Lydia Millet’s ‘Dinosaurs’ is a weirdly wonderful story about the human experience
Lydia Millet’s newest novel, “Dinosaurs,” begins with a man walking across the country for no particular reason. We don’t know much about this man, but we eventually learn that his name is Gil, he’s independently wealthy, he’s just come off a painful breakup, and he’s walking from New York to Phoenix because, well, why not?
But that’s not the story. The story starts when Gil moves into his house and discovers that the house next door is almost all glass. A family of four moves into that residential fishbowl, and Gil can see nearly all of their comings-and-goings. He becomes something of a babysitter for 10-year-old Tom, who’s bored and friendless.
But that’s not the story, either. Gil struggles with guilt over his wealth, which exists only because his parents were killed and he inherited his grandfather’s oil money. He looks for ways to stay busy, so he volunteers at a shelter for abused women. He also becomes entranced by the birds around his home, which he views as the last remnants of the dinosaurs, and he’s troubled when he starts finding dead birds abandoned by a stealthy hunter.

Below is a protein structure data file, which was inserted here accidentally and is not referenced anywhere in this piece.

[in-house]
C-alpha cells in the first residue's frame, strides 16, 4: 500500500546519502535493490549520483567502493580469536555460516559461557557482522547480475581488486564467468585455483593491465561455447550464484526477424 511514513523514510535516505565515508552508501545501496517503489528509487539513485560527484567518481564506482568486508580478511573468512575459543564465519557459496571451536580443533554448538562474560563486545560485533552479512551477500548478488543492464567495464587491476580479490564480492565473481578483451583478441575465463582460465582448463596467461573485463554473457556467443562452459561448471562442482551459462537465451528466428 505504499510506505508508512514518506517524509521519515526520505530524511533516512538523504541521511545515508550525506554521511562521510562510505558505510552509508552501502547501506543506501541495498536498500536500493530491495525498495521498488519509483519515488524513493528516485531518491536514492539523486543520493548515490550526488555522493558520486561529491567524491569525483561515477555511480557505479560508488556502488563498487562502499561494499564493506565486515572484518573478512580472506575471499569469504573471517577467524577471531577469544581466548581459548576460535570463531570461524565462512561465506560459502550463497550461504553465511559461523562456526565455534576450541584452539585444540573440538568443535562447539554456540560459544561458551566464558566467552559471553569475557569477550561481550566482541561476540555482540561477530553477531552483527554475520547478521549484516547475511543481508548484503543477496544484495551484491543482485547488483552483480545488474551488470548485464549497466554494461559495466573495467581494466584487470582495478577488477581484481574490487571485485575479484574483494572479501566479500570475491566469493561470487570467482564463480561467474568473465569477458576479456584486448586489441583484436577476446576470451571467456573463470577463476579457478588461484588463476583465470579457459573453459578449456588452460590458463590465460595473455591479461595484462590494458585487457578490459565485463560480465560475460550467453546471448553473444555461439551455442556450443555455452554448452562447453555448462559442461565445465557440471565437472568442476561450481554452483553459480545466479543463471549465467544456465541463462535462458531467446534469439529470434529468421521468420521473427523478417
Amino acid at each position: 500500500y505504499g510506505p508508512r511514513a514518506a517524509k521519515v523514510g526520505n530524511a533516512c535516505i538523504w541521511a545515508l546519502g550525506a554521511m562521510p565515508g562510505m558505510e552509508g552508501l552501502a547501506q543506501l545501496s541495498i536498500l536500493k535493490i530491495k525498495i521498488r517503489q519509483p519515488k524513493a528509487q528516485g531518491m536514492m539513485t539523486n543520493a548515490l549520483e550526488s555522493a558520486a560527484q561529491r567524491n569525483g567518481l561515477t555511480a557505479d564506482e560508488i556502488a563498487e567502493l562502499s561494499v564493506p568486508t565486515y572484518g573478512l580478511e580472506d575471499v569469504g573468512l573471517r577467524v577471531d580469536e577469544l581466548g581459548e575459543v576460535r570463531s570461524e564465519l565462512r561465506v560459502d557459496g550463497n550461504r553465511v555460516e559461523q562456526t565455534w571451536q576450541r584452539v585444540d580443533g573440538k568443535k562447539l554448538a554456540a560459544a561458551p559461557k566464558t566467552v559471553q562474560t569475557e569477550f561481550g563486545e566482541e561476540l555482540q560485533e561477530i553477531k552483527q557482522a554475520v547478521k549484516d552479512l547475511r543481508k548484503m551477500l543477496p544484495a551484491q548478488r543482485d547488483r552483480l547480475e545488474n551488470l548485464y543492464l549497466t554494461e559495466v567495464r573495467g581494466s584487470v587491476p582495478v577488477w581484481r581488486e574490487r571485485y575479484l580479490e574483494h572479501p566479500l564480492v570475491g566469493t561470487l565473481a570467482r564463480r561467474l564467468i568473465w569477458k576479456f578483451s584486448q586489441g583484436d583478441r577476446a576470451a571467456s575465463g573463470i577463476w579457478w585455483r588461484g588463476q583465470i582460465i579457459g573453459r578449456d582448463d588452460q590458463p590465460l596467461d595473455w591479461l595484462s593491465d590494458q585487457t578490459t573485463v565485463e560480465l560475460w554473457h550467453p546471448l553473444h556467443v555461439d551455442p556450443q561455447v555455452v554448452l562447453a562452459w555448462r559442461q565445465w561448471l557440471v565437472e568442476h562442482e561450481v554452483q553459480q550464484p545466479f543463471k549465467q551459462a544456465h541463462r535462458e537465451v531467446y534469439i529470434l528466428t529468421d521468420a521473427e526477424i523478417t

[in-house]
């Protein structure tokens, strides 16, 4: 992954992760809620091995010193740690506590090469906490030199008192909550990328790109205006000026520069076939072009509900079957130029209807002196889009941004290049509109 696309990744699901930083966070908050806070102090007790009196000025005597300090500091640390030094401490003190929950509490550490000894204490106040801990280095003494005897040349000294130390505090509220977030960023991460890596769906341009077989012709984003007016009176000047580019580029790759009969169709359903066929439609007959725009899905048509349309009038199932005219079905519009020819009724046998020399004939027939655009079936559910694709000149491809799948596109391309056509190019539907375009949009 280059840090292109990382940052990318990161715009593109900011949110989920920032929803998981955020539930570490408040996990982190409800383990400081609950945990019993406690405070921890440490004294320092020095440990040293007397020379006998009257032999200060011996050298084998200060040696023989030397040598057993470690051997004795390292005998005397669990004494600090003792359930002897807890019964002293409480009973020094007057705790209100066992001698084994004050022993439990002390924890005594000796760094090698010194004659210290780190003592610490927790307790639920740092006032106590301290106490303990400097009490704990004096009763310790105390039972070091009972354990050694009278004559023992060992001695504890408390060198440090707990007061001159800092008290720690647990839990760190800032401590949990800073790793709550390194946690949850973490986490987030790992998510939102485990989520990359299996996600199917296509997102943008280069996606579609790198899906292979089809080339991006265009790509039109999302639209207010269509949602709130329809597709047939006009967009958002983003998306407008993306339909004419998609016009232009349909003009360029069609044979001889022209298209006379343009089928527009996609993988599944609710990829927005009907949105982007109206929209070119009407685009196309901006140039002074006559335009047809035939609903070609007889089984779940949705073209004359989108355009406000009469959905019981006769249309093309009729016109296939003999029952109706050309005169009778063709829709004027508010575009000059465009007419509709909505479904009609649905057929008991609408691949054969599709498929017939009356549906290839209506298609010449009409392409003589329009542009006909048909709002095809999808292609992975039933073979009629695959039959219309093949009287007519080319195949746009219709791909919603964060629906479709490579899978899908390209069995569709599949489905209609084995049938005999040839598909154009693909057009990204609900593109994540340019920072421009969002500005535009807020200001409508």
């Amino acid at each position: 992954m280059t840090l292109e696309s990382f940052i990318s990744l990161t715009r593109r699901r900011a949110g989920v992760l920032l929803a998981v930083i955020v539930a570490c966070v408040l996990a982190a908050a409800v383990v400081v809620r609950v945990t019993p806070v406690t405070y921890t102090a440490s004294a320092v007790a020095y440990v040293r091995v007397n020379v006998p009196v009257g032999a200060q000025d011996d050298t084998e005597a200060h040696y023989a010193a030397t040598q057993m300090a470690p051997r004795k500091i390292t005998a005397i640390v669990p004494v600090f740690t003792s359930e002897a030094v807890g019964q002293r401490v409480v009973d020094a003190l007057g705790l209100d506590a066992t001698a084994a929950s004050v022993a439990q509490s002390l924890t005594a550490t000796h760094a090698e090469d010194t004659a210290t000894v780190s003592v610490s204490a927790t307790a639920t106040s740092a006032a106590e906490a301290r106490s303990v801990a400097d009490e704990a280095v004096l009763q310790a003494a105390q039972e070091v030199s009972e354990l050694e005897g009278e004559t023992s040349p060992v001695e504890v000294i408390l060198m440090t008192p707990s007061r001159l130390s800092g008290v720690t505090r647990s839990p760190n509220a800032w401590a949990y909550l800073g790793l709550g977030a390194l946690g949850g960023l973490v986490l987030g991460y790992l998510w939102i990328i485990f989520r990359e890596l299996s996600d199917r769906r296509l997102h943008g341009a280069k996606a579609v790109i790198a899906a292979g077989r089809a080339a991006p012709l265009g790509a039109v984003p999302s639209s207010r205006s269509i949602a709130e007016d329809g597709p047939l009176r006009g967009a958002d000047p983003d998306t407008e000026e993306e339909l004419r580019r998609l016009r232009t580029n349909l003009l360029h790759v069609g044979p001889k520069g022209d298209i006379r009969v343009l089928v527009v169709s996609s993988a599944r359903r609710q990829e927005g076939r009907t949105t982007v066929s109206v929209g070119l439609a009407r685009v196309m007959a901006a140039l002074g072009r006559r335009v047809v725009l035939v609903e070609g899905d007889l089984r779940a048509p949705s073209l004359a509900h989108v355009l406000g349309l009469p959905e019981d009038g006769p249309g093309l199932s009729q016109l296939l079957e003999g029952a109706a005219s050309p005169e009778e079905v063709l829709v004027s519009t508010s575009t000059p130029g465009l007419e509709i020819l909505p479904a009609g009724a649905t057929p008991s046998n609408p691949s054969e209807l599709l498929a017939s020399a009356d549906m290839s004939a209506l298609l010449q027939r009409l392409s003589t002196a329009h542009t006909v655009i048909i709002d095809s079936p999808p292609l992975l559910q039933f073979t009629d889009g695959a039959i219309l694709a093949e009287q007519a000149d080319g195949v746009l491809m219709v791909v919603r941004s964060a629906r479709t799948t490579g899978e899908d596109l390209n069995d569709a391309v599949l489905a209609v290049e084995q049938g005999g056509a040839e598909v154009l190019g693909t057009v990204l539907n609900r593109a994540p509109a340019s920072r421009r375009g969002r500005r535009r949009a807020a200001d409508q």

And guess what? That’s not the story, either. I spent much of this novel wondering when something was going to happen. Then I realized that the aimless everydayness was the point. Gil and the characters around him experience the ups and downs of life — death, love, anger, joy, frustration, hope. Through it all, they try to be good, and do good.
Millet’s novel is thought-provoking and deceptively simple. It moves the way Gil describes his cross-country trek: “The same, the same, the same. Then, for a few miles, slightly different…” It’s about nothing and everything. And it’s weirdly wonderful.